Night-time lighting devices have been designed to facilitate human activities, usually with little or no consideration for other impacts. Many areas are overlit compared with what is practically required. This provides opportunities for dimming of lighting without major negative consequences for human populations. Indeed, substantial progressive dimming may be possible without these populations being able to perceive that this is the case. The introduction of LED lighting provides further opportunities, given that colour rendering may be improved at lower intensities of lighting.
In the absence of artificial light, full moonlight under clear skies gives an illumination of c. 0.1–0.3 lux, a clear starry sky c. 0.001 lux, and an overcast night sky c. 0.00003–0.0001 lux. Typical incandescent, fluorescent or high-intensity discharge (HID) street lighting gives rise to street-level illumination of between 10 and 60 lux, with intensity steeply declining with distance to the light source. This produces a highly heterogeneous light environment, in which the roadside is characterized by steep gradients in light intensity. With careful planning, the development of directional LED lighting has the potential to provide a much more uniform, intermediate level of illumination. However, while peak light levels are much lower directly beneath these lamps, there is a loss of dark refuges between street lights. This may reduce the ability of light-avoiding animals to cross linear lit features such as roads or footpaths.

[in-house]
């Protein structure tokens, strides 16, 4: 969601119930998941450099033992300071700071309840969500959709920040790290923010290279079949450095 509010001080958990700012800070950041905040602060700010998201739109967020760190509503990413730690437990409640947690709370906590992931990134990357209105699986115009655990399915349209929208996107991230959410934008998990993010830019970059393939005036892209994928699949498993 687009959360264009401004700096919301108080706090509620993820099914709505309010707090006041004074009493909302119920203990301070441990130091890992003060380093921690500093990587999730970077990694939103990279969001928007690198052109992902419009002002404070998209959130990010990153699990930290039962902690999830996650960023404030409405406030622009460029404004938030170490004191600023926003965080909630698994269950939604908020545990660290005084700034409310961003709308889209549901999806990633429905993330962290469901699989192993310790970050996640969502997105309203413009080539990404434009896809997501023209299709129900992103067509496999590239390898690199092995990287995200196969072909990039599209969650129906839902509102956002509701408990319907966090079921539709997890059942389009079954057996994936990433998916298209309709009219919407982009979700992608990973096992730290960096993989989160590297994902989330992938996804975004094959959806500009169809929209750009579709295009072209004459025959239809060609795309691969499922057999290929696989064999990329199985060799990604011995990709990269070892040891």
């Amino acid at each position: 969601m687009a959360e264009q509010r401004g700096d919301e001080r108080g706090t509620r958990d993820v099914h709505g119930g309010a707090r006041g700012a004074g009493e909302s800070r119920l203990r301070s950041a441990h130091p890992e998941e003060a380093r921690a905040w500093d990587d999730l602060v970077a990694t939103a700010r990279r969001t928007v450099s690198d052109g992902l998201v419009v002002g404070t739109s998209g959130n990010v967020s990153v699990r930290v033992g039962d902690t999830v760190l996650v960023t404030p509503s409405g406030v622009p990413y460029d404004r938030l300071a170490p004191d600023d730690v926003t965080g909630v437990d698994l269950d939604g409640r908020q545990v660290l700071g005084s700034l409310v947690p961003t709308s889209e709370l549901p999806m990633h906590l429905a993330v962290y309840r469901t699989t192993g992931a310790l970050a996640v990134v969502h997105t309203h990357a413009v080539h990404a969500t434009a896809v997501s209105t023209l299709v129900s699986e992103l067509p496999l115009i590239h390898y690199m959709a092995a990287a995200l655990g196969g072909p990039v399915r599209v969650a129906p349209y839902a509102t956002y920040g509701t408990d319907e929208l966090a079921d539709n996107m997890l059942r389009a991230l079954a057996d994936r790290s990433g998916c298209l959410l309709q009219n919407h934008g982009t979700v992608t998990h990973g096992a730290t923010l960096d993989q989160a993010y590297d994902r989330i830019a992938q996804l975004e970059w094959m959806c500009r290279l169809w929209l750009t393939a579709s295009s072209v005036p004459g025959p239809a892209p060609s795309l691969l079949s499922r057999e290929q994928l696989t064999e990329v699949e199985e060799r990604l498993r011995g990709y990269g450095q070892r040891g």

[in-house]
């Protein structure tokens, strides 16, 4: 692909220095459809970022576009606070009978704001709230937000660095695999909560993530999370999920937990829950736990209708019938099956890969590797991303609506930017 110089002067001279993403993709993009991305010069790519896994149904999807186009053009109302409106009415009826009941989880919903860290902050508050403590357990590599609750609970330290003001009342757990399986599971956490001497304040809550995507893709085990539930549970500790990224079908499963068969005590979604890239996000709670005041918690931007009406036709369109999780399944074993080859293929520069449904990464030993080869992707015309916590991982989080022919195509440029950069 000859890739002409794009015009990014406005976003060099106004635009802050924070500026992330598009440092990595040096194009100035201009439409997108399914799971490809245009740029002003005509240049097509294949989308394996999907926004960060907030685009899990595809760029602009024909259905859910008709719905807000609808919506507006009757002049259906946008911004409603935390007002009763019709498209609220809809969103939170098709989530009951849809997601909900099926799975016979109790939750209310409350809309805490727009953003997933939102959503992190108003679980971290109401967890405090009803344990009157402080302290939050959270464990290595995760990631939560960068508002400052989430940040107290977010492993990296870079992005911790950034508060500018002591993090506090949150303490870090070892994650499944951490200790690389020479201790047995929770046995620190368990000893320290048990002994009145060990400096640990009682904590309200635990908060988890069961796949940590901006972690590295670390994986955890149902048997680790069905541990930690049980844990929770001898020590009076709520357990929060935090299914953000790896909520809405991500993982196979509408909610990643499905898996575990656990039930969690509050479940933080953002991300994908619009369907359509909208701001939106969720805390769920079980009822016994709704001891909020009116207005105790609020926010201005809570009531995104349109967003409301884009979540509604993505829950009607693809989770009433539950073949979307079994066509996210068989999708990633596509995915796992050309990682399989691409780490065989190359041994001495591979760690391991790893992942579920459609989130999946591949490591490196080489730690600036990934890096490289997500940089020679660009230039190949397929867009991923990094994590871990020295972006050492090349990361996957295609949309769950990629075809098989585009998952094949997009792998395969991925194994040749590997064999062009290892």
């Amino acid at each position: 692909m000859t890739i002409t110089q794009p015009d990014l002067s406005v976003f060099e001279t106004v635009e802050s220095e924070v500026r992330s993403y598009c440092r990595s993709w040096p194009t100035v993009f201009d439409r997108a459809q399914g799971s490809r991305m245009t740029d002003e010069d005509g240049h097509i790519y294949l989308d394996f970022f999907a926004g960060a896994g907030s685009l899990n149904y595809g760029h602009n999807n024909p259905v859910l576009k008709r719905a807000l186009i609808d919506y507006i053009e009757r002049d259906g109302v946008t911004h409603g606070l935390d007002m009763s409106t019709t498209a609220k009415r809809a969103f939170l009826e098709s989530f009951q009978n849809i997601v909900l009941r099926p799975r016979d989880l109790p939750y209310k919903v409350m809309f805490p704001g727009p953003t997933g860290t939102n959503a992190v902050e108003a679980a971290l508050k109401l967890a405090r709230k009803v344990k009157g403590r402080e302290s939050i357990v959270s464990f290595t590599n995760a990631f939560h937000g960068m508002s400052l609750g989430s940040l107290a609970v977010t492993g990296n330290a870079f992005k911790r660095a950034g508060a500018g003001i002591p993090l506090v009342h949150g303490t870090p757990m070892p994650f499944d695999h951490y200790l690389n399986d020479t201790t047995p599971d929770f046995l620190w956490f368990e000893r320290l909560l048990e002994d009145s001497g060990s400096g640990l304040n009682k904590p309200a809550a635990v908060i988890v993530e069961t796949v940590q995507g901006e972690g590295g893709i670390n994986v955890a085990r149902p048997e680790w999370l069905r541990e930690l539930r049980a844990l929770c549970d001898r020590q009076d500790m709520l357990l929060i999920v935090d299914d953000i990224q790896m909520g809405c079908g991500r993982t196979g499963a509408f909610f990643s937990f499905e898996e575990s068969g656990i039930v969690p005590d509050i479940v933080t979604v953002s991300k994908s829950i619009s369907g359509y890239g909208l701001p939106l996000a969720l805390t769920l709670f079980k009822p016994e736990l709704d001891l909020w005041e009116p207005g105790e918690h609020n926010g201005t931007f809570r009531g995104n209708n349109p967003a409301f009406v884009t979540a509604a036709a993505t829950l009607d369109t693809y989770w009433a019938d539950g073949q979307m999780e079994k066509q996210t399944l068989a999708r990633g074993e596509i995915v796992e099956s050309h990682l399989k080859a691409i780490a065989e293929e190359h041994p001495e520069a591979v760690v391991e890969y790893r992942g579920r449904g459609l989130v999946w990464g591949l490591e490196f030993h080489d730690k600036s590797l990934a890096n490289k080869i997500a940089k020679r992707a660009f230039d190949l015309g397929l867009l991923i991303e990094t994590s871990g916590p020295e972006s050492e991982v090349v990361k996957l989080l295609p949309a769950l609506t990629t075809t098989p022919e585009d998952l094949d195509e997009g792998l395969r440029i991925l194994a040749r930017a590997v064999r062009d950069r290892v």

Dimming artificial light within the range at which humans can still retain sufficient visual acuity is unlikely to eliminate an effect on the vision of nocturnal animals. However, reducing light intensities will decrease the areas affected by light trespass, including edge effects on dark refuges in urban areas. In addition, reducing intensities will reduce the impact of street lighting on skyglow.